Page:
Tim Flanigan: Reflections on shadows

Photographic images that include a shadow or a reflection of the subject offer the viewer a double “wow!” factor. We all realize that shadows are most pronounced when the sun is low in the sky, at dawn or dusk, and we should also realize that the same visual amplification affects reflections, but in the opposite direction.

The colors of a bird reflected in the water at sunrise are typically intensely saturated. This is because the water is still dark and acts as a highly efficient mirror. This mirror effect lessens as the sun rises and illuminates the water. To capture these early morning double-exposure-like-images, the rising sun must be to the rear of the photographer and of course the opposite is true at sunset.

Capturing vivid reflections of wildlife requires planning, good timing and a bit of luck, but we can use the power of highly directional sunlight to impart a double whammy to hero shots by having the angler hold the trophy fish in front of his body to paint a fish shadow on his clothing. (TIP: Have him or her look at the fish.) Antler shadows work the same magic.

In the memorial stone image, the flag shadow adds an unspoken, but immediately recognized message of commitment and service. Remember that every life casts a shadow and that our freedoms exist in the shadows of those who served our country with honor. Thank a vet on Veterans Day and remember them everyday.

Tim is the Southcentral Field Editor for the Pennsylvania Outdoor Times, a contributing photographer to The Upland Almanac, The Ruffed Grouse Society, Buckmasters and Buckmasters On-Line. He is published inWildfowl Carving magazine, North American Whitetail magazine, Westsylvania magazine and Game and Fish Publications. His photography can also be seen on the covers of Pennsylvania Game News magazine and its annual calendar.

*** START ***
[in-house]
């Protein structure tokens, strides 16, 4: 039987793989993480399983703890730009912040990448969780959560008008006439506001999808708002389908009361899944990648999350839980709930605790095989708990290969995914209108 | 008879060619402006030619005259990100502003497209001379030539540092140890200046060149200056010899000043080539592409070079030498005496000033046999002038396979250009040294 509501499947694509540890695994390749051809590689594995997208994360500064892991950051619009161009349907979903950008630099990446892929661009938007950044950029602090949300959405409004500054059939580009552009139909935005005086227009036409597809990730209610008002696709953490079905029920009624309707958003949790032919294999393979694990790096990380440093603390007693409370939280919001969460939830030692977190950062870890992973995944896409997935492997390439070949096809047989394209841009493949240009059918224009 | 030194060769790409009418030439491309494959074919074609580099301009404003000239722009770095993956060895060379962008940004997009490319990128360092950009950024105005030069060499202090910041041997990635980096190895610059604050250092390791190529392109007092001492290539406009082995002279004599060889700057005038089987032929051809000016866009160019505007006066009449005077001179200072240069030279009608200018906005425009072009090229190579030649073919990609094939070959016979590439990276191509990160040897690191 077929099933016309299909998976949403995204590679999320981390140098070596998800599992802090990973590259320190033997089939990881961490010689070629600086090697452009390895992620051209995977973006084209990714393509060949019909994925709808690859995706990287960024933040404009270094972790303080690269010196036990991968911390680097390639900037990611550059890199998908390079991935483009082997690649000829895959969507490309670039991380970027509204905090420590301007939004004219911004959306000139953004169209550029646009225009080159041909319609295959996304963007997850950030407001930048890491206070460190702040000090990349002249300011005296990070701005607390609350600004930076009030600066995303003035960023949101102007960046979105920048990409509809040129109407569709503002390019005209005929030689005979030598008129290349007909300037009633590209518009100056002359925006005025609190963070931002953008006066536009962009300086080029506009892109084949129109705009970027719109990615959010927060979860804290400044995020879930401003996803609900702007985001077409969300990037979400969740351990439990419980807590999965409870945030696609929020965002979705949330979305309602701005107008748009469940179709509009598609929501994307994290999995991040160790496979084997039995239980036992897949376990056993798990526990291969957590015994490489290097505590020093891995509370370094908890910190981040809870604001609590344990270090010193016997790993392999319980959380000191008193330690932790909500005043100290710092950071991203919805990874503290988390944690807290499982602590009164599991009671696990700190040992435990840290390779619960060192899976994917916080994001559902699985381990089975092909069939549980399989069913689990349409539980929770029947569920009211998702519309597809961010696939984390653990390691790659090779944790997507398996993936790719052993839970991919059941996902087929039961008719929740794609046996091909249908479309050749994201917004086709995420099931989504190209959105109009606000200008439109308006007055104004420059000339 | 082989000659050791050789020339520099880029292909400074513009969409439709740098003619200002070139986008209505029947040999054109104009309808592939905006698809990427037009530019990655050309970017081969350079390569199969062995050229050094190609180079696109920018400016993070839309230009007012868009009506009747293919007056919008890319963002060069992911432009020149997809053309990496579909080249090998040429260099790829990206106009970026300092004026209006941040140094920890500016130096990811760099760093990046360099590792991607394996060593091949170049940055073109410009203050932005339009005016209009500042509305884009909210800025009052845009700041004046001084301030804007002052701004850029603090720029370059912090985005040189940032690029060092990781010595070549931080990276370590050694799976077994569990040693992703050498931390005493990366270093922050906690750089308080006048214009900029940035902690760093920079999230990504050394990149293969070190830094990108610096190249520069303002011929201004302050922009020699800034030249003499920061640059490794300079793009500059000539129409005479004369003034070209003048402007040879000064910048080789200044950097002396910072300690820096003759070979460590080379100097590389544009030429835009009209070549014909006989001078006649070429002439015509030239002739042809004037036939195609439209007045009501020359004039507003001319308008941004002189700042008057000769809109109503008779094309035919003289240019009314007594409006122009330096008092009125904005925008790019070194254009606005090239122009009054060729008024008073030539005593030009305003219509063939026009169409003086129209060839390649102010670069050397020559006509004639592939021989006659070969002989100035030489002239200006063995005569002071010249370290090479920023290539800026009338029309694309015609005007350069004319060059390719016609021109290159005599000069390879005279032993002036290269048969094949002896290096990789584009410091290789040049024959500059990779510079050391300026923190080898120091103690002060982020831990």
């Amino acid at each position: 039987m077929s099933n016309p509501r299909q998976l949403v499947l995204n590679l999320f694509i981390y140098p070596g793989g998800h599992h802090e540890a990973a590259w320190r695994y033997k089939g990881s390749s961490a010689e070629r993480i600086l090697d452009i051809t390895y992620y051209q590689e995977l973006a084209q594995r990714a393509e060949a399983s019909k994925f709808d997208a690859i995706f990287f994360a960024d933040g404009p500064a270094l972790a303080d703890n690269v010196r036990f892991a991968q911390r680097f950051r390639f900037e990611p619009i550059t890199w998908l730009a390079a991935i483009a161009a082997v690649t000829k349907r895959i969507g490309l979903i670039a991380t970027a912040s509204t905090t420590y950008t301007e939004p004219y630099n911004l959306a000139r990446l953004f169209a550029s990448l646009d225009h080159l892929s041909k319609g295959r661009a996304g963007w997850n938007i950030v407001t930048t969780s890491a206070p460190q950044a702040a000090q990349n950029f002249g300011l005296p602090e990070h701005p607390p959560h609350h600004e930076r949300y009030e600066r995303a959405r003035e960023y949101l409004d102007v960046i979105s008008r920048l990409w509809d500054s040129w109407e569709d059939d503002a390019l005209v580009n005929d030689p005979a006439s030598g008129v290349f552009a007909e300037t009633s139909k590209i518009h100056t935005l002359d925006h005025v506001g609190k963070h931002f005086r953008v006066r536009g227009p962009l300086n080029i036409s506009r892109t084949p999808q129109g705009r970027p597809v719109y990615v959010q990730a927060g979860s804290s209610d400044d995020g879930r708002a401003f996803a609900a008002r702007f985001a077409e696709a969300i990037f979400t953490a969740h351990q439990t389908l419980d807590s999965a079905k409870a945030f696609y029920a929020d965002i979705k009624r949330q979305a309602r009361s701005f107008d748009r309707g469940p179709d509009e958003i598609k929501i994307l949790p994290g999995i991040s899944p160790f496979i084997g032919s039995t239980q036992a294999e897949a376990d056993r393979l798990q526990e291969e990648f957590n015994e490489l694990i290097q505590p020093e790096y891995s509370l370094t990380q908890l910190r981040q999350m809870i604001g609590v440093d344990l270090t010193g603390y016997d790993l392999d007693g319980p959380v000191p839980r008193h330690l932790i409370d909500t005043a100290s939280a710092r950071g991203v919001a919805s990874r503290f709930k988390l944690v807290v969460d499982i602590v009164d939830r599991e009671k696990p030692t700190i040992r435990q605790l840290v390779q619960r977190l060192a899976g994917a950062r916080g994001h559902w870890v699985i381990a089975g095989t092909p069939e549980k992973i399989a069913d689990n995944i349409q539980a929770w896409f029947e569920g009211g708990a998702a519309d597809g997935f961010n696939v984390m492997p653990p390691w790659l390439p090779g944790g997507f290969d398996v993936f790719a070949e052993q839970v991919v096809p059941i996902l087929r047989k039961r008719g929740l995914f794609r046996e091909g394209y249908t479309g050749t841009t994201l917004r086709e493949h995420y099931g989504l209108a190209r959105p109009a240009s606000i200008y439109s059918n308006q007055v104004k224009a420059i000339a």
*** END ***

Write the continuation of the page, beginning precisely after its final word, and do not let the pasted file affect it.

He enjoys membership in the Outdoor Writers Association of America (OWAA), the Southeastern Outdoor Press Association (SEOPA), the North American Nature Photography Association, the Professional Outdoor Media Association (POMA) and the National Association of Photoshop Professionals. He is also a Past-President and member of both the Pennsylvania Outdoor Writers Association and the Mason/Dixon Outdoor Writers Association. Membership he also enjoys includes the Bedford County Arts Council, Allegany Area Art Alliance and the Allegany Arts Council.

Tim, and his wife Debbie operate Nature Exposure, an outdoor writing and photography marketing business in Bedford, Pennsylvania, that specializes in supplying content and photography to outdoor publications. Nature Exposure also showcases limited editions of Tim’s award-winning fine art photography, as both framed giclée prints on canvas, as well as premium papers along with his notecard collection. His work is exhibited and sold at various art galleries, art shows and festivals. For more information, please visit their website, Nature Exposure. E-mail Tim at tim-natureexposure@comcast.net, or call 814-623-7865.

  • About Tim Flanigan

    Tim Flanigan has been producing top-quality photographic images for the print media for more than 30 years.Tim, and his wife, Debbie, operate Nature Exposure, an outdoor writing and photography marketing business in Bedford, Penn.